Music Reviews
Rise Against

Rise Against

Appeal to Reason


There are albums that can take a dozen visits to sink in, and then there are the ones that are as immediate as an adrenaline shot to the heart. Rise Against’s Appeal to Reason is one of the latter.

From the first chords of the quintessential, lapel-grabbing opening track, “Collapse (Post-Amerika),” the band’s fifth studio release is fit to bursting with the impossibly catchy punk rock upon which Chicago has built a solid reputation, yet this release finds their sound expanding. The Rise Against that fans have held dear to their hearts for nearly a decade may be evolving into a full-fledged rock band, but their purity of vision is once more captured with the help of producer Bill Stevenson. The four-chord choruses are still there, though colored ever so slightly with the occasional metal riff thanks, in part, to the addition of new guitarist Zach Blair who did a three-year stint as Flattus Maximus in Gwar! Frontman Tim Mcllrath’s tongue-tangling lyrics still manage to hug the curb between angry revolutionary and romantic visionary without ever losing their sincerity or sing-ability. At the heart of it all is a band that has continued in the foot steps of Bad Religion.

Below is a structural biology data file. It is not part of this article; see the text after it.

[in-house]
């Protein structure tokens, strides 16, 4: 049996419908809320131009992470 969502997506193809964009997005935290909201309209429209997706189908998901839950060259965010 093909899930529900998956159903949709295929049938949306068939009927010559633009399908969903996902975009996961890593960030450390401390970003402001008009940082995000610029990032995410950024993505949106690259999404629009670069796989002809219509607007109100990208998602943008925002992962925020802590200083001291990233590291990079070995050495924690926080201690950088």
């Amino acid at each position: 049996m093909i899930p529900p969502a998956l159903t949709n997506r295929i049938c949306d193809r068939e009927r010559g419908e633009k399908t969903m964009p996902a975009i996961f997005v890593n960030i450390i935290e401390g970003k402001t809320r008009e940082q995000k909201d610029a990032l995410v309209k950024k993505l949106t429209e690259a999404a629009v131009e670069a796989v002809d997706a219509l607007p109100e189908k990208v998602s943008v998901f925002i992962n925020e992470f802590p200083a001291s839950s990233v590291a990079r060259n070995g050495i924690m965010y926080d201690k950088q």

While Rise Against continues up the escalator to mainstream success, the band not only stays true to its voice, but hints at feelings of trepidation toward the idea of getting too popular. The carousel-flavored punk track “Entertainment” talks about the downside of fame from the perspective of the claustrophobic performer who’s being told what to do, what to say, where to be, and when to be there. The theme recurs on “Audience of One” when Mcllrath’s enigmatic words paint a nostalgic picture of the time we all can remember, before the responsibilities of a time-consuming job made us all plow through life in overdrive.

In the midst of all of the album’s radio-friendly punk rock hits there sits a heart-wrenching acoustic song called “Hero of War.” Inspired by the documentary The Ground Truth, the song compiles various stories of soldiers’ experiences of going to, serving in, and returning home from the Iraq War. It’s a gorgeous and sensitive protest song that may surprise a lot of fans who are used to Mcllrath’s aggressive and angry approach to the topic of war and government on previous releases. It’s also the album’s crown jewel.

In keeping with the band’s ever present activism, thought provoking quotes from Gandhi, Thoreau, Picasso, and the Declaration of Independence frame the lyrics inside the album’s booklet, and the entire package is printed with vegetable inks on recycled paper.

Rise Against:

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